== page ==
Introduction Linguistic literature on the problem of language and consciousness is, by all means, not a voluminous one. One can scarcely find an article or ...
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  26. G. B. Young, A. H. Ropper & C. F. Bolton (1998). Coma and Impaired Consciousness: A Clinical Perspective. McGraw-Hill.
    All-encompassing text examines every aspect of coma from neurochemistry, monitoring, and treatments to prognostic factors.
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  27. Caroline Jones (ed.) (2000). Questions of Ethics in Counselling and Therapy. Open University Press.
  28. L. Andrew Coward (2005). A System Architecture Approach to the Brain: From Neurons to Consciousness. Nova Biomedical Books.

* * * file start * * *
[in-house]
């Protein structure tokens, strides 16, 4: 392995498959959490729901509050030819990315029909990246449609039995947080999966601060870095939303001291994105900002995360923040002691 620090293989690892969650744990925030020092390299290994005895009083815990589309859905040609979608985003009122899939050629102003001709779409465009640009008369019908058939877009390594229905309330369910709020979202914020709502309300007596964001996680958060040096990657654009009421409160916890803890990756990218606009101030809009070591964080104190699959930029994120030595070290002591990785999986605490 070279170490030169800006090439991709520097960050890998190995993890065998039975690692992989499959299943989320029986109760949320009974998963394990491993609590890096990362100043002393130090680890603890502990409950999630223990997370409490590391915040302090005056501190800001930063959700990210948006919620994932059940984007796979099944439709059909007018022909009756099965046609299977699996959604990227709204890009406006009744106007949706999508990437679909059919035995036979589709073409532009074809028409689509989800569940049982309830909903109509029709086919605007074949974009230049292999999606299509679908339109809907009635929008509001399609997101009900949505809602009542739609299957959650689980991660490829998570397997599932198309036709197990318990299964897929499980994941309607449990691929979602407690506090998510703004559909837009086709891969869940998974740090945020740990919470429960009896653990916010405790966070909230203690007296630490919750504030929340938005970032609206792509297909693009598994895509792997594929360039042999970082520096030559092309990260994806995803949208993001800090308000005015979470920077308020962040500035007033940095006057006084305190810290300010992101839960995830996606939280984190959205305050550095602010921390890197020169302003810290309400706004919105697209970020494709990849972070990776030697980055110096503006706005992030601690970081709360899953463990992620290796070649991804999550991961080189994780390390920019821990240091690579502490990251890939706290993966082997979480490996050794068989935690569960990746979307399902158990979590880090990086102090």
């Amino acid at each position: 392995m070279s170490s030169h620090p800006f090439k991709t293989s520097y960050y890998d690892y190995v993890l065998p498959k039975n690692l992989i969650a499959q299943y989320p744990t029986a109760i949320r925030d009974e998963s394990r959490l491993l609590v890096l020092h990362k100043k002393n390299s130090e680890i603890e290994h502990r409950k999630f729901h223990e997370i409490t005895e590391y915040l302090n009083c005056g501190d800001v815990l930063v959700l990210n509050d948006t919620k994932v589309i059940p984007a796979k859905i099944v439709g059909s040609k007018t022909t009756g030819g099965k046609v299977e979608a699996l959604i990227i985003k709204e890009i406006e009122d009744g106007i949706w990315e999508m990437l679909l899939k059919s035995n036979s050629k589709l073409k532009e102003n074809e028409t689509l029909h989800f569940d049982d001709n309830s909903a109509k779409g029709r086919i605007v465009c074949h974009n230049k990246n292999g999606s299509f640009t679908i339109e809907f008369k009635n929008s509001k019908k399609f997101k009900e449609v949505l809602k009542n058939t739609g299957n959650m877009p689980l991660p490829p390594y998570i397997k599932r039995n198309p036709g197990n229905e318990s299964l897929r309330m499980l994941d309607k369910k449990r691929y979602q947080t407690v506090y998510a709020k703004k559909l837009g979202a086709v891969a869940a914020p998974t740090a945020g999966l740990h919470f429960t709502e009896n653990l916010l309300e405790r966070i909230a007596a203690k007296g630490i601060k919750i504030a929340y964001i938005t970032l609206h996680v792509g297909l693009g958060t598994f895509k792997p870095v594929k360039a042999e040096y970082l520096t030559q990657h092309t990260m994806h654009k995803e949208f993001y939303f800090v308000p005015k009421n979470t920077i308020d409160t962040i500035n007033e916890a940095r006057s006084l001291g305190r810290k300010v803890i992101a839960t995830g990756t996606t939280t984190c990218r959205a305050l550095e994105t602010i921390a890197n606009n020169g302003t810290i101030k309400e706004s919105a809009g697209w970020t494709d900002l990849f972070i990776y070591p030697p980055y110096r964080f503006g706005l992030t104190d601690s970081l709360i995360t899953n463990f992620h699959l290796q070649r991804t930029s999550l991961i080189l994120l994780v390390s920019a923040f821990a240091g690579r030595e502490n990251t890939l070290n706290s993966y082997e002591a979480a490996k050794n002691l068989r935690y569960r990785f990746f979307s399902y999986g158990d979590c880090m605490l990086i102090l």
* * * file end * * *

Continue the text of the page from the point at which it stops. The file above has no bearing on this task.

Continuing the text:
This book is the integrated presentation of a large body of work on understanding the operation of biological brains as systems.
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  29. David Hodgson (1991). The Mind Matters: Consciousness and Choice in a Quantum World. Oxford Unversity Press.
    In this book, Hodgson presents a clear and compelling case against today's orthodox mechanistic view of the brain-mind, and in favor of the view that "the mind matters." In the course of the argument he ranges over such topics as consciousness, informal reasoning, computers, evolution, and quantum indeterminancy and non-locality. Although written from a philosophical viewpoint, the book has important implications for the sciences concerned with the brain-mind problem. At the same time, it is largely non-technical, and thus accessible to (...)
  30. David E. Over (ed.) (2003). Evolution and the Psychology of Thinking: The Debate. Psychology Press.